After several years of successful editions across the United States – New York, Los Angeles, Chicago, Washington DC, and New Orleans –, the Architecture & Design Film Festival sets foot in Europe for the first time. From the 27th to the 29th of April, visit the Benaki Museum in Athens to enjoy movies, short films and documentaries that will reveal secrets about buildings, everyday objects and their complex creation, and how do architects, designers and urban planners work.
From how do the environment and the architecture of hospitals affect its patients to the latest building by frank Gehry, to artistic short films focused on performance, site-specific installations or a chair, the almost twenty titles in the festival’s show a wide spectrum of what do design and architecture mean. But all of them show the beauty and complexity of the places where we work, dance, have fun, walk, live and die. Among the many possibilities, we’ve chosen our top five.

Getting Frank Gehry
(2015), by Sally Aitken

This documentary takes the latest building by the architecture genius as an excuse to deepen into his work. Frank Gehry is a worldwide known figure, and his iconic buildings – the Guggenheim Museum in Bilbao, the Vitra Museum, the Gehry House, etc. –are loved and hate equally. In his latest project, The University of Technology in Sidney (his first building in the country), polemics, tension and drama arise again. An intense journey through the creative process of one of the most brilliant figures of our time.

Workplace (2017), by Gary Hustwit

If you try to calculate how many hours you’ll have spent at an office by the end of your life, you’ll get two results: depression and a stratospheric number. But something is clear: workplaces must evolve and become inspirational, welcoming, warm, comfortable, practical, friendly. How? This documentary explores the past, present and future of offices while exploring how can we turn them into better places thanks to technology. By following the design and construction of R/GA’s new headquarters in New York City, designed by Foster + Partners, the piece reflects on themes like the boundaries between physical and digital spaces, public and private/personal.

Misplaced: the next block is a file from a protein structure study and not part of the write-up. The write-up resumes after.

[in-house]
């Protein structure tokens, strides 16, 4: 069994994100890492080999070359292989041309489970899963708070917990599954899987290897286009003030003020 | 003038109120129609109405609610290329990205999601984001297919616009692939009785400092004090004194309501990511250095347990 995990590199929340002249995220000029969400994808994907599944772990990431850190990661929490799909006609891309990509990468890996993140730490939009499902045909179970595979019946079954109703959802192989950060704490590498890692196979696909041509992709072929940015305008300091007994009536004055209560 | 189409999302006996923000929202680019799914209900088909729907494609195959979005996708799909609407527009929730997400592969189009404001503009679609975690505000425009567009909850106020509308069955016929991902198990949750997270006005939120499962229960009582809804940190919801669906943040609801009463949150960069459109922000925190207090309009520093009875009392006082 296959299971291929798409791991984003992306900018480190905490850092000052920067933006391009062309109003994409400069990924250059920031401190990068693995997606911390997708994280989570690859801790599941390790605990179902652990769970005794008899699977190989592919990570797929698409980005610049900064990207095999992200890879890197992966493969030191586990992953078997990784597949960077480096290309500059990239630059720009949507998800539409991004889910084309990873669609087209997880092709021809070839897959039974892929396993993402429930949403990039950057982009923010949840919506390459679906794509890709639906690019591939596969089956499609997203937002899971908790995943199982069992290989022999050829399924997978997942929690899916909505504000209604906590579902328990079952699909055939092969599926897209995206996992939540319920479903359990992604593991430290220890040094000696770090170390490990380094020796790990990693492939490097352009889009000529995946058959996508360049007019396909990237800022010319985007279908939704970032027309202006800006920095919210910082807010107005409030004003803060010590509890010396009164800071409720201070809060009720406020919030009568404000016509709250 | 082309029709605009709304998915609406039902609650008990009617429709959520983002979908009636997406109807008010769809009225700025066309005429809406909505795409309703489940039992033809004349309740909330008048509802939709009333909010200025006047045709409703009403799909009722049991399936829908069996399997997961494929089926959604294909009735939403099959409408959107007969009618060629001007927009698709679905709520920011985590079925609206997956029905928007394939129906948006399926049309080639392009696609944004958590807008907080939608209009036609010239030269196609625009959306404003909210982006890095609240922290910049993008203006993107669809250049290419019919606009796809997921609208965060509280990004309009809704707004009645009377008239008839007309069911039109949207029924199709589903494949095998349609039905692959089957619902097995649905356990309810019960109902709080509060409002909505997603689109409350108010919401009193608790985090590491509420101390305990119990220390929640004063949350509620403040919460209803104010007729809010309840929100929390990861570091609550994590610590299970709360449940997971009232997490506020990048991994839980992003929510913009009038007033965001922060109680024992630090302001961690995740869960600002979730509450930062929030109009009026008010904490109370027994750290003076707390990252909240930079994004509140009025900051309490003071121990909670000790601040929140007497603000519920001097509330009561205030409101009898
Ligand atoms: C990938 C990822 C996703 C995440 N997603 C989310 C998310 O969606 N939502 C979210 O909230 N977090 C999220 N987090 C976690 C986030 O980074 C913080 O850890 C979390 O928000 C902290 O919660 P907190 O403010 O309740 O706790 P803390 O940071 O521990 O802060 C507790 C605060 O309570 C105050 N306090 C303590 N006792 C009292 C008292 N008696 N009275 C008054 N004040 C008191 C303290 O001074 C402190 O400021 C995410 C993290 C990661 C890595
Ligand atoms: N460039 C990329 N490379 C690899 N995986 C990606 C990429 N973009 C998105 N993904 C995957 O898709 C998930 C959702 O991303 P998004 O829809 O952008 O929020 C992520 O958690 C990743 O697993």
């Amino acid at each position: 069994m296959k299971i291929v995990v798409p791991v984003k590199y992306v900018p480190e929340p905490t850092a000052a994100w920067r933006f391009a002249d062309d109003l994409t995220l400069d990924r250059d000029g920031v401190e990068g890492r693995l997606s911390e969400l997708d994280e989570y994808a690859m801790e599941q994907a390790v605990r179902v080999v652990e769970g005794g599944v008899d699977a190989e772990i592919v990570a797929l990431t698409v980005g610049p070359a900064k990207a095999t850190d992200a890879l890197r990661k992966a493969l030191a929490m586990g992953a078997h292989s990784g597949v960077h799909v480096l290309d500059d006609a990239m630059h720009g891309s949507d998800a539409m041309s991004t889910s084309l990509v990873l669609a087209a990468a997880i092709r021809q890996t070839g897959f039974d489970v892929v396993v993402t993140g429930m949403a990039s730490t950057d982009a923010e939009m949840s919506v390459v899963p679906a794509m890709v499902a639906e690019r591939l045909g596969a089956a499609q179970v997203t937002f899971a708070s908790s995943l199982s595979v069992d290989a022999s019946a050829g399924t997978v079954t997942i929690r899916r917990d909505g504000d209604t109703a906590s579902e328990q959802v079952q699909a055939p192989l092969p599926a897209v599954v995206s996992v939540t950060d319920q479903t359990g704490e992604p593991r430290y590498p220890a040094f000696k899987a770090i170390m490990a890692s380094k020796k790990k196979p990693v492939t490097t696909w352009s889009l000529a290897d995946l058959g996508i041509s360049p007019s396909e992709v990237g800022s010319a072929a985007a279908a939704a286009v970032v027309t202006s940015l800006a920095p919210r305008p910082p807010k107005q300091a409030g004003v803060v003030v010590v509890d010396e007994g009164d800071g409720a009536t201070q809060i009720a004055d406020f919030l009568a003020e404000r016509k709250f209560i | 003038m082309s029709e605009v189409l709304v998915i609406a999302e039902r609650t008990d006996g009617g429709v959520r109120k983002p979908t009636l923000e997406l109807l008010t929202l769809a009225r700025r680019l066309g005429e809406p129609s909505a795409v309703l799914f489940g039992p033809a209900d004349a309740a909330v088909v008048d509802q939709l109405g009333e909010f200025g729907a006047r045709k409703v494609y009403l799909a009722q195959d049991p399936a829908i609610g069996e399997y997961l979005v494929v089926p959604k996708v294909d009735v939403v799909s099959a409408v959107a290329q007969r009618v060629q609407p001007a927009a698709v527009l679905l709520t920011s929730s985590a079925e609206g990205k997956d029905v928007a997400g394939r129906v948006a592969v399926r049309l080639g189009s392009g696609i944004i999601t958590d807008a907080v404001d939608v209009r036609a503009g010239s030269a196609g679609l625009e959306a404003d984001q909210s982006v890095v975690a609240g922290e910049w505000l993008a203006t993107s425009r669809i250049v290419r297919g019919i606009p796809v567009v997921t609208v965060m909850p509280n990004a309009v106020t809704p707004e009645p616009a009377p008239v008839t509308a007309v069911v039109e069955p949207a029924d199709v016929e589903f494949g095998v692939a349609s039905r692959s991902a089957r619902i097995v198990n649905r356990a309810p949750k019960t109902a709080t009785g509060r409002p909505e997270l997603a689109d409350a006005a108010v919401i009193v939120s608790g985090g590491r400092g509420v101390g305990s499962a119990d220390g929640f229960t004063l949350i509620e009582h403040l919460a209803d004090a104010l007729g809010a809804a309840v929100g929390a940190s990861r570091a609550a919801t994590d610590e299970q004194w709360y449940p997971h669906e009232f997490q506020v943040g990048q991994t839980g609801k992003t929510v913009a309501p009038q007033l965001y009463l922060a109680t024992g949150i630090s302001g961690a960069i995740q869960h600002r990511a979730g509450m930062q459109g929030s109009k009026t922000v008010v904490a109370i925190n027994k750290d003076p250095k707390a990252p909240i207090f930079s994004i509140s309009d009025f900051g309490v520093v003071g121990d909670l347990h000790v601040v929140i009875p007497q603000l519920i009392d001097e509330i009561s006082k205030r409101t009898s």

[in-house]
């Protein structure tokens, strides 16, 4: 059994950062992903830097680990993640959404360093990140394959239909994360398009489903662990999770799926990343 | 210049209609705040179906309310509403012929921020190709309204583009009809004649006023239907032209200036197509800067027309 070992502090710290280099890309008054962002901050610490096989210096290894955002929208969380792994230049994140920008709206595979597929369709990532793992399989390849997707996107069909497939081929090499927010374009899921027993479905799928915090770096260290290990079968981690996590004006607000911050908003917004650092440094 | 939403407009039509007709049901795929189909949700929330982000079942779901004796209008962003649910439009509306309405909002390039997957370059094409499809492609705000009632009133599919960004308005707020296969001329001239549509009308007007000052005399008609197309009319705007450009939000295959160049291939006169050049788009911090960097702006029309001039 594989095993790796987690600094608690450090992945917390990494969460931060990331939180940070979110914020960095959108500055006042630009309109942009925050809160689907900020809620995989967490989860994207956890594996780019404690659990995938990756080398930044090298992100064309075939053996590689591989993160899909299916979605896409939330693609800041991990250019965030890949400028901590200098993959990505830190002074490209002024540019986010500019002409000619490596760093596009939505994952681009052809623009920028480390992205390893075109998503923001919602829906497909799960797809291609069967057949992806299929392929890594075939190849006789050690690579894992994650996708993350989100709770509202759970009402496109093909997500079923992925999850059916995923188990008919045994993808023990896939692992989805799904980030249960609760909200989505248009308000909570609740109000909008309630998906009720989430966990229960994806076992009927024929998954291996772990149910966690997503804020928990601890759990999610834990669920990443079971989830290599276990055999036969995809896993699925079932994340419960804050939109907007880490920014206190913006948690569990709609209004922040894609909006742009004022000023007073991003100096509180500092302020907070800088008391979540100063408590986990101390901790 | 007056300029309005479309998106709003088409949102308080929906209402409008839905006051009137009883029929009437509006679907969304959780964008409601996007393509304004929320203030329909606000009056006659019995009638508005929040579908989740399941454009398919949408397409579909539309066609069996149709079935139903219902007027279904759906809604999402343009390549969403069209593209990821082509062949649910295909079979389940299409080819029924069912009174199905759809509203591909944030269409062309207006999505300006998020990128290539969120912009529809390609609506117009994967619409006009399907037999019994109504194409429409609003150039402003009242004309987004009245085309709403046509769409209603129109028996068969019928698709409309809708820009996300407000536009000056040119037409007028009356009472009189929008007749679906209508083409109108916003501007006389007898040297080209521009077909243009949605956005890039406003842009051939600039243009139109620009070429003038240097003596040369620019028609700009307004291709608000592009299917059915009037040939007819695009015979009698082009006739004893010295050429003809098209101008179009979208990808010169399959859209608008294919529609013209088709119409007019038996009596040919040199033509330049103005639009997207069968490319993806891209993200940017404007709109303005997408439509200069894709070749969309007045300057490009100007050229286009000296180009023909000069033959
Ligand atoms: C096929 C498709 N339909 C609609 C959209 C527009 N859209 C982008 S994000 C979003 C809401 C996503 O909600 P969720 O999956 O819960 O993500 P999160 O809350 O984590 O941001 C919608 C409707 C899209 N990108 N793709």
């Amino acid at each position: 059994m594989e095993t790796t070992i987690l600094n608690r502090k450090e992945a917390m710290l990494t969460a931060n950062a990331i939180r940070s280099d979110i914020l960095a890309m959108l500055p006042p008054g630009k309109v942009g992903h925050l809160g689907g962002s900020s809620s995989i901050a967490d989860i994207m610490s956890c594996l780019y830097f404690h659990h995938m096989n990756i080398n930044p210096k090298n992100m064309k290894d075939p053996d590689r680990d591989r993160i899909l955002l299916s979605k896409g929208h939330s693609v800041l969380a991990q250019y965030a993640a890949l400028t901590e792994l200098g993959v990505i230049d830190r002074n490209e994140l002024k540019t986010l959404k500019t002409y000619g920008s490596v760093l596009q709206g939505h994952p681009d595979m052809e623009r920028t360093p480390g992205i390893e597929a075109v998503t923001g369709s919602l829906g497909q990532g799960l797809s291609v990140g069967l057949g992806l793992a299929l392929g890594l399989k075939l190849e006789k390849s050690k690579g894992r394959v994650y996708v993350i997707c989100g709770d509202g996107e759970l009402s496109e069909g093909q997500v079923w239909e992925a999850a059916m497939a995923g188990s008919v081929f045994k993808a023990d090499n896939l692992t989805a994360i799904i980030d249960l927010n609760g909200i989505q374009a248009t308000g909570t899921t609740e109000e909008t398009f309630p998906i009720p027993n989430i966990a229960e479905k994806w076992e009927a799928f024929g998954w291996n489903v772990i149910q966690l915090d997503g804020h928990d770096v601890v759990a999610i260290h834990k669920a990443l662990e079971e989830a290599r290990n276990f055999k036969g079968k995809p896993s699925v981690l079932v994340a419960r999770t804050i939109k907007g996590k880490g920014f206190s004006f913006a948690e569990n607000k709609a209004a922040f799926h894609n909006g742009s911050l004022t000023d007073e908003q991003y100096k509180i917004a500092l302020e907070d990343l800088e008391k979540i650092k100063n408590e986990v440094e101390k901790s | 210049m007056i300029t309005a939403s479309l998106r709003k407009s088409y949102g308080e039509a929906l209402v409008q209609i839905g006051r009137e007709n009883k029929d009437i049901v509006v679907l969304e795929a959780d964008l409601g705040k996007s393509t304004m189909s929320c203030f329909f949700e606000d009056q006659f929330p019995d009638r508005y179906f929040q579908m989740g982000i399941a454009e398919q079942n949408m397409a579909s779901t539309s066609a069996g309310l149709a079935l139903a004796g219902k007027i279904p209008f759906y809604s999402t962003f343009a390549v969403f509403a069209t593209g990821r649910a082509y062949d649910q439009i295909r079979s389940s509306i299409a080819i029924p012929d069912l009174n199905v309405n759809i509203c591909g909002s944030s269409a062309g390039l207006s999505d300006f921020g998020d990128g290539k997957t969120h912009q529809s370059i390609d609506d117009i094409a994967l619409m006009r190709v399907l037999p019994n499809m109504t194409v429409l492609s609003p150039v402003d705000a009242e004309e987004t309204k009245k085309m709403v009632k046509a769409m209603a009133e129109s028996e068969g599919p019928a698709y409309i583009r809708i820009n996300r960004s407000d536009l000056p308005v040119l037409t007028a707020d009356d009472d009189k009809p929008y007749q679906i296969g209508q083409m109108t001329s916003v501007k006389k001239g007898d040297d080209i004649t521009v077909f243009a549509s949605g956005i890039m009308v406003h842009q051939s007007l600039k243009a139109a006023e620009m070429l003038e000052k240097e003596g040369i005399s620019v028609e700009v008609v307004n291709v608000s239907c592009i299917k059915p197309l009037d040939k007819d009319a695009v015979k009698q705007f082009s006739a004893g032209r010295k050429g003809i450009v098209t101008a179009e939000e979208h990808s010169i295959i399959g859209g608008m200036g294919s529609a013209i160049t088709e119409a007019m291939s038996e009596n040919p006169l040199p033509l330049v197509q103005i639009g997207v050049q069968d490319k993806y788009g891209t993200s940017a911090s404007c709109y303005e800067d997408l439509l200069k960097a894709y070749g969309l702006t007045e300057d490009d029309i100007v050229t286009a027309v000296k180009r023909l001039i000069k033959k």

Ghost Story (2017), by Sarah Elgart

This is a seven-minute short film starring four dancers/performers prowling the interiors and exteriors of Via 57 West building in New York City, designed by one of the most influential architects right now, Bjarke Ingels. The impressive space, which also has the artwork Flows Two Ways, by Stephen Glassman, has become another landmark of the worldwide known city, and is now turned into the stage of gesture-based performance that explores space. Oh! And don’t miss the Issey Miyake’s clothings, which make everything even more architectural.
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Made in Ilima (2017), by Thatcher Bean

In the center of the Democratic Republic of Congo, there’s a rather isolated community: the Ilima. For decades, they’ve coexisted with endangered wildlife in their surroundings; now, the unstoppable pace of capitalism and the so-called evolution and development is risking everything. To preserve the ecosystem, the community has partnered with African Wildlife Foundation and the firm MASS Design Group to create a new conservation-focused primary school and community centre. The documentary follows the steps they’ve taken and how is this changing their surroundings and dynamics.

 Pioneer: Stephen Talasnik (2016), by Taylor Fraser

This short film guides us through the life of Pioneer, an artwork by Stephen Talasnik and commissioned by Tippet Rise Art Center in Fishtail (Montana, USA). From its inception and design to problem solving, fabrication and installation, the piece is more than an artwork: it implies engineering, manufacturing, craftsmanship and, of course, artistry. A mesmerizing film that combines nature and art beautifully.
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